Image: Sperm whale tail
Reuters file
Researchers are looking into how sperm whales learned to pluck their meals from commercial fishing lines.
updated 2/3/2004 6:20:51 PM ET 2004-02-03T23:20:51

Sperm whales have the largest brain of any animal and some in the Gulf of Alaska are proving it at mealtimes: letting humans do all the work.

Researchers are now investigating what commercial fisherman have long noticed, that the whales have learned to pluck sablefish off hooks attached to their long fishing lines.

"They somehow just pick them off like grapes," said fisherman Dick Curran, who has fished the gulf’s deep waters for decades. "I don’t know how they do it."

No one knows how the whales have come to target sablefish, also called black cod, whose oily, rich flesh has become a lucrative product in Japanese markets. So a coalition of commercial fishermen and biologists has begun to investigate with about $200,000 from the North Pacific Research Board.

"We don’t want the fishermen to have an economic loss. Plus it’s a biological loss, because we don’t know how many sablefish are being taken," said whale specialist Jan Straley, a lead investigator in the project. "My interest is biological, and I really want to understand what these whales are doing."

To harvest black cod, fishermen sink a 2-mile-long line with baited hooks every 3 to 6 feet. Each end is anchored to the sea floor along the continental slope and buoyed at the surface. After an 8- to 12-hour "soak," fishermen haul the line, sometimes harvesting hundreds of sablefish in a single set.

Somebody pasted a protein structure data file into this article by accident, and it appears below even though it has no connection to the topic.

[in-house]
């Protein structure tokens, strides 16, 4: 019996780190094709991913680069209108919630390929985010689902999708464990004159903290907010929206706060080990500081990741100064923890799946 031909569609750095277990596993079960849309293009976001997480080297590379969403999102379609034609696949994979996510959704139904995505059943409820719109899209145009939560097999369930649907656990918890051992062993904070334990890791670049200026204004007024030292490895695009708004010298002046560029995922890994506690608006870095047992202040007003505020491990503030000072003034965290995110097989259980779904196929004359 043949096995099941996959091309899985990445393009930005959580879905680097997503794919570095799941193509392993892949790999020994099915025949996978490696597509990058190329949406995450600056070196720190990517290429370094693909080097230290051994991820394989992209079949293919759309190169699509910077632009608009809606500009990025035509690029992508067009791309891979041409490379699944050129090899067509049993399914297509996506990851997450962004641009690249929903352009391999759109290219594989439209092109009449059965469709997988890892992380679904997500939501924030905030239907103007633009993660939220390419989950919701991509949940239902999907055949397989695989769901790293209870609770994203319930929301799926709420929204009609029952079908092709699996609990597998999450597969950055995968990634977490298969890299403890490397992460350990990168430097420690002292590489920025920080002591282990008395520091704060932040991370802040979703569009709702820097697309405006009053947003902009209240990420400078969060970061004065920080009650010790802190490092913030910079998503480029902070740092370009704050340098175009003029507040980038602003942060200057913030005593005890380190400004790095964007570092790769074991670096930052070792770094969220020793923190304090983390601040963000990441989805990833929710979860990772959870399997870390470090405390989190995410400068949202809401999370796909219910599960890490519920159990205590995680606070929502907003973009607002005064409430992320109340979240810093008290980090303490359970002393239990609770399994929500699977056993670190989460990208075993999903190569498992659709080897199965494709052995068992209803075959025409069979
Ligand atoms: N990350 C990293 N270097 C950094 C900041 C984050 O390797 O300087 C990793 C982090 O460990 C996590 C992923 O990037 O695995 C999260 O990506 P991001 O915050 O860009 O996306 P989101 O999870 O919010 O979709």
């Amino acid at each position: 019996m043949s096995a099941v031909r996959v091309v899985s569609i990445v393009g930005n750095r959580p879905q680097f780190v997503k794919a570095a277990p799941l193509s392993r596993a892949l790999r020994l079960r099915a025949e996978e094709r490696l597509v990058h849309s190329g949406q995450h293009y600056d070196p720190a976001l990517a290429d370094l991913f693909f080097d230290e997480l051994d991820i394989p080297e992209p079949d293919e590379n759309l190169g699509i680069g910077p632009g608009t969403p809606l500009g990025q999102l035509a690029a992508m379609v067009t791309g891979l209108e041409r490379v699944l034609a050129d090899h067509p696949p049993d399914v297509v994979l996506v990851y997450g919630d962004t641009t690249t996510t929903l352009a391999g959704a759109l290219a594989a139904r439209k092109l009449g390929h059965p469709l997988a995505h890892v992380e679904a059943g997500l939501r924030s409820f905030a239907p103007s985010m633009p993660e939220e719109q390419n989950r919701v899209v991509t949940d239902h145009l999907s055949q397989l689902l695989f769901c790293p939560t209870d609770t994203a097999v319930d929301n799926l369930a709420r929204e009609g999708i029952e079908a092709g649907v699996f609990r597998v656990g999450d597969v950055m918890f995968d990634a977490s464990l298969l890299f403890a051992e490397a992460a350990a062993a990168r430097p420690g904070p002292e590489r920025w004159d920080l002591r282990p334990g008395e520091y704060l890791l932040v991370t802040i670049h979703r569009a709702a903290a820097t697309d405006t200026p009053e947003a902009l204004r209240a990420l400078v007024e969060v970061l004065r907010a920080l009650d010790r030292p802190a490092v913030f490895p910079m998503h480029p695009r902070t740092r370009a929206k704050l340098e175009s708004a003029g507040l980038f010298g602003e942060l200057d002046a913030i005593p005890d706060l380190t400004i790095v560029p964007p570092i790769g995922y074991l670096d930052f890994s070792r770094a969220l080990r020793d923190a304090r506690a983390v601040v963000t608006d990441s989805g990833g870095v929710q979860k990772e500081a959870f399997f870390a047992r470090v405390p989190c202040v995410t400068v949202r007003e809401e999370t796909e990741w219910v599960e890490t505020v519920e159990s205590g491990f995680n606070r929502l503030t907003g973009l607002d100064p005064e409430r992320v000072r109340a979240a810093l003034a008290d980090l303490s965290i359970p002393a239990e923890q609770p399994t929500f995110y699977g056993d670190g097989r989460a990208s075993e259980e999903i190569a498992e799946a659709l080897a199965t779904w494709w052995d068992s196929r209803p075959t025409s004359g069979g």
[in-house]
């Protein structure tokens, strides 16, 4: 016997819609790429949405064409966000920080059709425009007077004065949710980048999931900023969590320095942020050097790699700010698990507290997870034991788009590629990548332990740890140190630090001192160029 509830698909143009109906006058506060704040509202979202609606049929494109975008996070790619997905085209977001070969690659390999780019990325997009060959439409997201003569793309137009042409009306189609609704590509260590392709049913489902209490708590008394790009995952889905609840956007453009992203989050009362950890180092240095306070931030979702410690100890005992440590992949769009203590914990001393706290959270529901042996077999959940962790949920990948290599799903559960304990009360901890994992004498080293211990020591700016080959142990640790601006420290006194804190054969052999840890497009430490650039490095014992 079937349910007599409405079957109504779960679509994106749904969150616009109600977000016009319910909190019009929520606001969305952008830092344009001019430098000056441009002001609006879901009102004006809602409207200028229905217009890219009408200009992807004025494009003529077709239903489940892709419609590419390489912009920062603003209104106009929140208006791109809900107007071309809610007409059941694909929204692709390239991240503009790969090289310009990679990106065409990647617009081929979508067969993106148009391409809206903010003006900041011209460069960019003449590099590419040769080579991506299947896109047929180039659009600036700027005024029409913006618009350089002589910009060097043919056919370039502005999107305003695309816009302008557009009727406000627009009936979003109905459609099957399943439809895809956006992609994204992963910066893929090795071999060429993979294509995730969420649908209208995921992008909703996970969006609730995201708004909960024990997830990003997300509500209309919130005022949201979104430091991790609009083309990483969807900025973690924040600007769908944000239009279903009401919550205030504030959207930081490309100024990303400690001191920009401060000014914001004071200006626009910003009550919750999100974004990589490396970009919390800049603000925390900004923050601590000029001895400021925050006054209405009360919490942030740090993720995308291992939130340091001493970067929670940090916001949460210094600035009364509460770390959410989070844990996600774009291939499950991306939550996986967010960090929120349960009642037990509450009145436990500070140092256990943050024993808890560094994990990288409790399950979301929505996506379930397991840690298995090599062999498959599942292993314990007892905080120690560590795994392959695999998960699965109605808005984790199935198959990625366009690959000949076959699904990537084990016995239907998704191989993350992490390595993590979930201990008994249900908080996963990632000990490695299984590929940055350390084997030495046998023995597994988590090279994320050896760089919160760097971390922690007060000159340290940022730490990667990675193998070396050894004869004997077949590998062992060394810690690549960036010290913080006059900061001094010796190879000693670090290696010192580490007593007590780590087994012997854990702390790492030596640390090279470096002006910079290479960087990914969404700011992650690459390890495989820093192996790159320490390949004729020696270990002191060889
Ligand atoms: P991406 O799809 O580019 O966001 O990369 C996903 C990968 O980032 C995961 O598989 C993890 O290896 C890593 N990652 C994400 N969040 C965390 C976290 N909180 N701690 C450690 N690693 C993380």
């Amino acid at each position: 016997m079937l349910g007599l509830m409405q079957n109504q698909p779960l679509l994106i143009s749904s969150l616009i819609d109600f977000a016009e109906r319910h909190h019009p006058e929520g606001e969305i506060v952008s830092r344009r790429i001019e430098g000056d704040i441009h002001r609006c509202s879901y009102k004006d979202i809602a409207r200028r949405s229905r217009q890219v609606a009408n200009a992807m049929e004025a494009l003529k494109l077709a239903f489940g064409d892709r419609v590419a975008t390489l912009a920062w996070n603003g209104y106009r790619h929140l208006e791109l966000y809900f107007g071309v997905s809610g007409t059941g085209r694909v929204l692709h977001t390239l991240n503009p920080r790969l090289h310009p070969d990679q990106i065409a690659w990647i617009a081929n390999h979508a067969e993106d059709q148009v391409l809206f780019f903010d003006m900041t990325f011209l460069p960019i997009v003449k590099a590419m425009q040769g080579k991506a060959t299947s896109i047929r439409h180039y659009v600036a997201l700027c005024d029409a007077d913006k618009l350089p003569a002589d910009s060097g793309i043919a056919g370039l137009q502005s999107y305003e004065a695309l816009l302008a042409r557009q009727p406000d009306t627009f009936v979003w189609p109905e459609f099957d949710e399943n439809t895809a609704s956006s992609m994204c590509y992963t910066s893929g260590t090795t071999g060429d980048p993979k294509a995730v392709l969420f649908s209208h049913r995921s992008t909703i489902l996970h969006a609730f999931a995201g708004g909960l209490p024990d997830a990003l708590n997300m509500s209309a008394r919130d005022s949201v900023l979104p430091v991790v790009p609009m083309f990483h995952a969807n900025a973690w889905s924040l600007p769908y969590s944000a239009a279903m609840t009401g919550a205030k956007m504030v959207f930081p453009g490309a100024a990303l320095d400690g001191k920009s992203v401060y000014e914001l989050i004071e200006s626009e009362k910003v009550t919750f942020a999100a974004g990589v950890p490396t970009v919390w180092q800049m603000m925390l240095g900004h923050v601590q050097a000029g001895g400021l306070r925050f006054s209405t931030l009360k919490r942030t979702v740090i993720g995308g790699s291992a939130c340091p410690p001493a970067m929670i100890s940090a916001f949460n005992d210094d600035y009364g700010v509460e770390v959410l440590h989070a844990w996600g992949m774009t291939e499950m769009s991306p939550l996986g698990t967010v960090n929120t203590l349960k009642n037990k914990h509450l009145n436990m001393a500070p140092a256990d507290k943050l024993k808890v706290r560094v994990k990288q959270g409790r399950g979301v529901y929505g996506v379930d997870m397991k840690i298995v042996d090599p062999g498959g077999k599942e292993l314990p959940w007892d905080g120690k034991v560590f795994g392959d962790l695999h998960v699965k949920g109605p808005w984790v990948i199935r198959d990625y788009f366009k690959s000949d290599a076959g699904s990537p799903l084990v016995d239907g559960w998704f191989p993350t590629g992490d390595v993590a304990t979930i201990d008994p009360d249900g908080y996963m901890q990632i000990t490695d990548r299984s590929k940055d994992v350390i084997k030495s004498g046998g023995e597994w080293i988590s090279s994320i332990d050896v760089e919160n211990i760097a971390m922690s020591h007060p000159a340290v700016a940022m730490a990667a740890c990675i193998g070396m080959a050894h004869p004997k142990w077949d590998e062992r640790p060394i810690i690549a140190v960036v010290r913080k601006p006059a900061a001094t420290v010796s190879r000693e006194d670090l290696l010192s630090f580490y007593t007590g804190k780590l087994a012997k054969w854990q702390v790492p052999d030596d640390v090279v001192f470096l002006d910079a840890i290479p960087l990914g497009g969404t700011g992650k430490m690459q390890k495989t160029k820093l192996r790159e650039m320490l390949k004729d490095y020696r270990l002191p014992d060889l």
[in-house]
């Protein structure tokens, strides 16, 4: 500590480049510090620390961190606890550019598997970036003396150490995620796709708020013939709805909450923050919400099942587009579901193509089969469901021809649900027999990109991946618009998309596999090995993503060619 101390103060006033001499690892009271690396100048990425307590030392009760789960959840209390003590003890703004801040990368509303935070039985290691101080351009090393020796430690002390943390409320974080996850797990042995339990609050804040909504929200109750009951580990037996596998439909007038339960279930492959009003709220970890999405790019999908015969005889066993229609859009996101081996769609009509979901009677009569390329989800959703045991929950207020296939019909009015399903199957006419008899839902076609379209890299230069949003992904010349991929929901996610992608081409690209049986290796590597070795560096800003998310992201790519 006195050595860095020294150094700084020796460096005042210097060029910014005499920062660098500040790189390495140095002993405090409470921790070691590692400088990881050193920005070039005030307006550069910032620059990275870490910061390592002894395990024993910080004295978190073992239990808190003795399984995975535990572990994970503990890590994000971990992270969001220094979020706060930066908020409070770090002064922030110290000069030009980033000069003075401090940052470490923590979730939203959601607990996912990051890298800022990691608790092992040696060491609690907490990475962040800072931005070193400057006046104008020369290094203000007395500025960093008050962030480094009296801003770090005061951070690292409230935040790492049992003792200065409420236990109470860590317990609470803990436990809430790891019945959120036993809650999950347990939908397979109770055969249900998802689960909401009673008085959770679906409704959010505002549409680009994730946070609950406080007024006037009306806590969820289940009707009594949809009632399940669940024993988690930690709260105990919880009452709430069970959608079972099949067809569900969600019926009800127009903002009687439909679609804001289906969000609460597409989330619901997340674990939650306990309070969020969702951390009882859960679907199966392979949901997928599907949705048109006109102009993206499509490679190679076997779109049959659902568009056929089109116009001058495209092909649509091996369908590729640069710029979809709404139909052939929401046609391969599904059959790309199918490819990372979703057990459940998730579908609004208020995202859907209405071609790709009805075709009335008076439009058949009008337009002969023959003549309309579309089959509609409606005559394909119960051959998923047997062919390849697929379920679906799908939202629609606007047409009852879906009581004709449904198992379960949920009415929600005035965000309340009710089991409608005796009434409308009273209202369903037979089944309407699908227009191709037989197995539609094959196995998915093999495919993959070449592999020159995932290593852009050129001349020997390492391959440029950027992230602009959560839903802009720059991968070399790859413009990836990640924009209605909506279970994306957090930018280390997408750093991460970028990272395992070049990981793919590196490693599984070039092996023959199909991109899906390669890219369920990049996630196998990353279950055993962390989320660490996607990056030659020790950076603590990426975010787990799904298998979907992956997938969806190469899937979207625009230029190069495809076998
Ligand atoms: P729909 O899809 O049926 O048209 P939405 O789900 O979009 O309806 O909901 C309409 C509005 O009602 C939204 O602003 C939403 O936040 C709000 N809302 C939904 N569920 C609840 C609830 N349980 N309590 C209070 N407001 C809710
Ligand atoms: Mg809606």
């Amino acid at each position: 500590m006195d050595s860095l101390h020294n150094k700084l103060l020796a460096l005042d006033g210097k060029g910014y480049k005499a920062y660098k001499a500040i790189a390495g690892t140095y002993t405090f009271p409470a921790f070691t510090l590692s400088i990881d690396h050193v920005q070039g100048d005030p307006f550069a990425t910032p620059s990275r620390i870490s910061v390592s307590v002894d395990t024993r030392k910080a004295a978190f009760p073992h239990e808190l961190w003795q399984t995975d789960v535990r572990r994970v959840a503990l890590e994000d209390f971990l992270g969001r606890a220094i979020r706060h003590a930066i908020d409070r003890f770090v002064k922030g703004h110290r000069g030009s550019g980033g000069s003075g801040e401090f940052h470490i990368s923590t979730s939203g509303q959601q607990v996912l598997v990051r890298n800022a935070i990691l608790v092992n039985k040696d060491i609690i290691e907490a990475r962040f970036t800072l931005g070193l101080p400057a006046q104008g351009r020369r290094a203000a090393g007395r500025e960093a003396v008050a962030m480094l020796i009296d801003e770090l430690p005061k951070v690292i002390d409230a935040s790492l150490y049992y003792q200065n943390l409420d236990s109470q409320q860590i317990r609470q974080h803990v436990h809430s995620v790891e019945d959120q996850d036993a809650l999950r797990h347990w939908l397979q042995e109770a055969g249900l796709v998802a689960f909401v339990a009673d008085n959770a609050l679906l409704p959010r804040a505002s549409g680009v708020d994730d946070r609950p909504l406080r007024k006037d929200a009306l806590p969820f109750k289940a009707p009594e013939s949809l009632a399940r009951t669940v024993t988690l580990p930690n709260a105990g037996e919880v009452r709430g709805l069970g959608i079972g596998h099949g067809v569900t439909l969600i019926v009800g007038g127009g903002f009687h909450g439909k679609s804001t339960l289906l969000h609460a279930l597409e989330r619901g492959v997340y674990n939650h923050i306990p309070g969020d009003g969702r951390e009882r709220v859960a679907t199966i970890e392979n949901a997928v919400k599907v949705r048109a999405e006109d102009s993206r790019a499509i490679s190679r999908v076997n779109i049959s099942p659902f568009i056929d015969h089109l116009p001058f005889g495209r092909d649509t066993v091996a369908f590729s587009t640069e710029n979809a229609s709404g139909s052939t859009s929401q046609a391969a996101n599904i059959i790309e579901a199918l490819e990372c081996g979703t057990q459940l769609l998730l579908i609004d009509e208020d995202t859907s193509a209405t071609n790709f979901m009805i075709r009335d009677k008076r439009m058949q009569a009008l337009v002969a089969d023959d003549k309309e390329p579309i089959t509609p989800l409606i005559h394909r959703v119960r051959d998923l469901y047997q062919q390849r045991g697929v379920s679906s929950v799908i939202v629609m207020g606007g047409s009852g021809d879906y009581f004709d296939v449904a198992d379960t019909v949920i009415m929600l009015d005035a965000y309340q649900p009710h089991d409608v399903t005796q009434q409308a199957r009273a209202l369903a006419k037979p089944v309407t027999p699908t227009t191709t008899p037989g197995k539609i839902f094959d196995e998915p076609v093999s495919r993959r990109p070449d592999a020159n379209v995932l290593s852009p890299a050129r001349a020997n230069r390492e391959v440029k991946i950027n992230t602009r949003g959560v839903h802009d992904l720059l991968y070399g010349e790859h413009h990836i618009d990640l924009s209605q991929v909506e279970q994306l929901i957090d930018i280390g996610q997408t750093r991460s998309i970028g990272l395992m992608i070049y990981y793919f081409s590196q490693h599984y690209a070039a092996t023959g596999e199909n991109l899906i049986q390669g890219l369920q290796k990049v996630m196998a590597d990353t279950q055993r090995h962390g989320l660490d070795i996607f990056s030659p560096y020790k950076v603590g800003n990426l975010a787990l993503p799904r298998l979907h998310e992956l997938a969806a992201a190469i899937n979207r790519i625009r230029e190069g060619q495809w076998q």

Over the past few decades, some of the gulf sperm whales apparently realized that fishermen were bringing this deep food source to the surface, and learned to remove a 20- to 30-inch fish from hooks.

"No one likes to get fewer fish, but take one look at those big whales and you realize you’re out of your league," said longliner Dan Falvey, who, along with Curran, is one of 10 fishermen working with Straley.

Sperm whales find prey with their extraordinary hearing, able to perceive their environment with echoed clicks and other sounds. The whales have yet to get seriously hurt or entangled in the sablefish gear, according to fishery managers and whale biologists.

Straley and her partners have found after one season suggests that male sperm whales may patrol the edge of the continental shelf, where the water is 1,200 to 3,000 feet deep, and wait for fishing boats.

"For sure they know the sound of hydraulics engaging. ... It’s like ringing the dinner bell for them," said Linda Behnken, director of the Alaska Longline Fishermen’s Association, which is coordinating the study.

"Everyone knows whales are smart, and they’re proving it," she added.

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